If Denver wanted to use the former cemetery as a park, it first had to remove the bodies. Initially, the city asked friends and family of the deceased to move the caskets. This process left thousands of bodies still in the ground, so in early 1893 the city hired undertaker Edward McGovern to dig them up and move them for $1.90 per body. Through some combination of laziness, greed, and the difficulty of locating bodies in unmarked graves, McGovern and his team decided to skimp on the work. They separated bodies into smaller pieces, put each piece into a different casket, and filled the caskets with dirt and rocks to make it seem that they had removed many more bodies than they actually had.
McGovern’s fraud was found out within a few months, and he was fired. There were still plenty of bodies in the prospective park, however, so the city issued an ultimatum that family and friends of the deceased needed to remove all bodies within ninety days. Even after the ultimatum, it is estimated that more than 2,000 graves remained in the ground. There have been occasional reports of casket pieces, bones, and even full skeletons discovered or dug up in the park. In October 2010, for example, workers upgrading the park’s sprinklers found three skeletons underground near the pavilion.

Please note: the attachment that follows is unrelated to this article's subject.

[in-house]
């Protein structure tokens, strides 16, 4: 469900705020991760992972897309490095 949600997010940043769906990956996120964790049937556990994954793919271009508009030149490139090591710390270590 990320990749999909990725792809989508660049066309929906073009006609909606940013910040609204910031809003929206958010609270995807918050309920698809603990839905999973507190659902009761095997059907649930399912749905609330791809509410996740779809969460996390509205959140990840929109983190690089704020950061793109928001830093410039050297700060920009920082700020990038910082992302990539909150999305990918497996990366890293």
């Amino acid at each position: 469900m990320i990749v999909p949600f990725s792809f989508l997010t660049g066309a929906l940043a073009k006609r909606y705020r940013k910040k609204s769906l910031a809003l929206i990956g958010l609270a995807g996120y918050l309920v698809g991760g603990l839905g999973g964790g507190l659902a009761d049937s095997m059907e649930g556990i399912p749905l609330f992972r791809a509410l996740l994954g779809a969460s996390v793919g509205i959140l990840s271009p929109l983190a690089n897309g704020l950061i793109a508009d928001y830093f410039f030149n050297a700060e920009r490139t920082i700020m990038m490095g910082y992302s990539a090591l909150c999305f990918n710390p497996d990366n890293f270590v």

The park sat empty for several years because the city had no money to develop it after the Panic of 1893. By 1898 the city’s first landscape architect, Reinhard Schuetze, had drawn up a plan for its development. Work on the park began in 1900, with plantings starting in 1902. Inspired by the Long Meadow in Brooklyn’s Prospect Park, Schuetze designed the park as a huge lawn ringed by a roadway, with plantings around the perimeter. The German-born Schuetze also sought to mimic the style of Berlin’s Unter den Linden street by placing rows of linden trees on both sides of the streets surrounding the park. This was implemented only on Franklin Street, which ran north–south through the west side of the park.
Cheesman Park and Pavilion